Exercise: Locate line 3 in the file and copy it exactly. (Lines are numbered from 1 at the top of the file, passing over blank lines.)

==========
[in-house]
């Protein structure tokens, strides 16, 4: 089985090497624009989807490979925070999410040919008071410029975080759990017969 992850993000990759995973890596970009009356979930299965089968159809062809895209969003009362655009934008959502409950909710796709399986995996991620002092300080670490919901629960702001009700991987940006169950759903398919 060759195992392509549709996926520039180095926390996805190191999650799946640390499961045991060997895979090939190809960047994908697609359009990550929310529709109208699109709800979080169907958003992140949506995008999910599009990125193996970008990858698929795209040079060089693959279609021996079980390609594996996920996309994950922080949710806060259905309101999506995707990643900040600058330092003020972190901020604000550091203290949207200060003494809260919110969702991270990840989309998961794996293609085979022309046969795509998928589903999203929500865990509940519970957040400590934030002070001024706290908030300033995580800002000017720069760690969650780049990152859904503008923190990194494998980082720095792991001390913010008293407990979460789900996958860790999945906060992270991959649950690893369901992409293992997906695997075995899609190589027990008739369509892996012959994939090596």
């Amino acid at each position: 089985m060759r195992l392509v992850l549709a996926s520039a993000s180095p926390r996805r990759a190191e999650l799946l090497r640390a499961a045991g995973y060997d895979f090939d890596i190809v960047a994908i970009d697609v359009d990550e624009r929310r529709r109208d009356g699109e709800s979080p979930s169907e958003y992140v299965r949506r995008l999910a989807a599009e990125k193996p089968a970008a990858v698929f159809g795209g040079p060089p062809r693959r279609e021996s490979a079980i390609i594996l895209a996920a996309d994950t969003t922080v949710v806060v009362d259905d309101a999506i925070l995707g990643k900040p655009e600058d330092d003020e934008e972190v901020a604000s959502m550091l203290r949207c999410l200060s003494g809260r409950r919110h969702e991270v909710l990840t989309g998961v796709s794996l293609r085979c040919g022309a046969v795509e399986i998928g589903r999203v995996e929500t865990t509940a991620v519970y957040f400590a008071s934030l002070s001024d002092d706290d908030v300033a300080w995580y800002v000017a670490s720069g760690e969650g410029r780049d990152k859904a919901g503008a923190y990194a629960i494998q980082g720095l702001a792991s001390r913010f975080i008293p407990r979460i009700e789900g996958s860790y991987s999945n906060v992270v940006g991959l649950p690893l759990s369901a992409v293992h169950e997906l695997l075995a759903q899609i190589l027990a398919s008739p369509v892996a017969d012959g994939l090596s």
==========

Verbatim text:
């Amino acid at each position: 089985m060759r195992l392509v992850l549709a996926s520039a993000s180095p926390r996805r990759a190191e999650l799946l090497r640390a499961a045991g995973y060997d895979f090939d890596i190809v960047a994908i970009d697609v359009d990550e624009r929310r529709r109208d009356g699109e709800s979080p979930s169907e958003y992140v299965r949506r995008l999910a989807a599009e990125k193996p089968a970008a990858v698929f159809g795209g040079p060089p062809r693959r279609e021996s490979a079980i390609i594996l895209a996920a996309d994950t969003t922080v949710v806060v009362d259905d309101a999506i925070l995707g990643k900040p655009e600058d330092d003020e934008e972190v901020a604000s959502m550091l203290r949207c999410l200060s003494g809260r409950r919110h969702e991270v909710l990840t989309g998961v796709s794996l293609r085979c040919g022309a046969v795509e399986i998928g589903r999203v995996e929500t865990t509940a991620v519970y957040f400590a008071s934030l002070s001024d002092d706290d908030v300033a300080w995580y800002v000017a670490s720069g760690e969650g410029r780049d990152k859904a919901g503008a923190y990194a629960i494998q980082g720095l702001a792991s001390r913010f975080i008293p407990r979460i009700e789900g996958s860790y991987s999945n906060v992270v940006g991959l649950p690893l759990s369901a992409v293992h169950e997906l695997l075995a759903q899609i190589l027990a398919s008739p369509v892996a017969d012959g994939l090596s």